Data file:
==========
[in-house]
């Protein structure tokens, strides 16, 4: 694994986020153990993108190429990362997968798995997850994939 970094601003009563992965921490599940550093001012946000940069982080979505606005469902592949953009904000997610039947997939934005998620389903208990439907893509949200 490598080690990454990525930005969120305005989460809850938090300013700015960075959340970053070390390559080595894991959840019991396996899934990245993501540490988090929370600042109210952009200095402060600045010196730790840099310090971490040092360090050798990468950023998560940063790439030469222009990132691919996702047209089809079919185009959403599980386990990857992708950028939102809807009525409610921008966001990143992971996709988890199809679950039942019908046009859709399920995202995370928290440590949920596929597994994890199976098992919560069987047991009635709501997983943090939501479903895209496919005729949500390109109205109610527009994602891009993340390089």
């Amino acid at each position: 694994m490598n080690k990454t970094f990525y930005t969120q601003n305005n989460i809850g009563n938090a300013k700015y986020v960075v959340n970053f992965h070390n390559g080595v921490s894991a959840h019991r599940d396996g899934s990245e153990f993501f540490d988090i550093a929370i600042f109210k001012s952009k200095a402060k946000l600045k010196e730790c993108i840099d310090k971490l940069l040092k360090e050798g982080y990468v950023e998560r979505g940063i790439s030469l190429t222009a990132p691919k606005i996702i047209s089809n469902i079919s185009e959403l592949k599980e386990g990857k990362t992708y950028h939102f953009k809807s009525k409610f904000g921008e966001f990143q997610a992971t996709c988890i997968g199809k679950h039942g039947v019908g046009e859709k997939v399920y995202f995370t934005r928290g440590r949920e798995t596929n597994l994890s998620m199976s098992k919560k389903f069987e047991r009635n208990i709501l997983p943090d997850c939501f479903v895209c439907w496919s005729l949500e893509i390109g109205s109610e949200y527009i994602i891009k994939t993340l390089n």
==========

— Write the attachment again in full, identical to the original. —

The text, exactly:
[in-house]
């Protein structure tokens, strides 16, 4: 694994986020153990993108190429990362997968798995997850994939 970094601003009563992965921490599940550093001012946000940069982080979505606005469902592949953009904000997610039947997939934005998620389903208990439907893509949200 490598080690990454990525930005969120305005989460809850938090300013700015960075959340970053070390390559080595894991959840019991396996899934990245993501540490988090929370600042109210952009200095402060600045010196730790840099310090971490040092360090050798990468950023998560940063790439030469222009990132691919996702047209089809079919185009959403599980386990990857992708950028939102809807009525409610921008966001990143992971996709988890199809679950039942019908046009859709399920995202995370928290440590949920596929597994994890199976098992919560069987047991009635709501997983943090939501479903895209496919005729949500390109109205109610527009994602891009993340390089």
């Amino acid at each position: 694994m490598n080690k990454t970094f990525y930005t969120q601003n305005n989460i809850g009563n938090a300013k700015y986020v960075v959340n970053f992965h070390n390559g080595v921490s894991a959840h019991r599940d396996g899934s990245e153990f993501f540490d988090i550093a929370i600042f109210k001012s952009k200095a402060k946000l600045k010196e730790c993108i840099d310090k971490l940069l040092k360090e050798g982080y990468v950023e998560r979505g940063i790439s030469l190429t222009a990132p691919k606005i996702i047209s089809n469902i079919s185009e959403l592949k599980e386990g990857k990362t992708y950028h939102f953009k809807s009525k409610f904000g921008e966001f990143q997610a992971t996709c988890i997968g199809k679950h039942g039947v019908g046009e859709k997939v399920y995202f995370t934005r928290g440590r949920e798995t596929n597994l994890s998620m199976s098992k919560k389903f069987e047991r009635n208990i709501l997983p943090d997850c939501f479903v895209c439907w496919s005729l949500e893509i390109g109205s109610e949200y527009i994602i891009k994939t993340l390089n």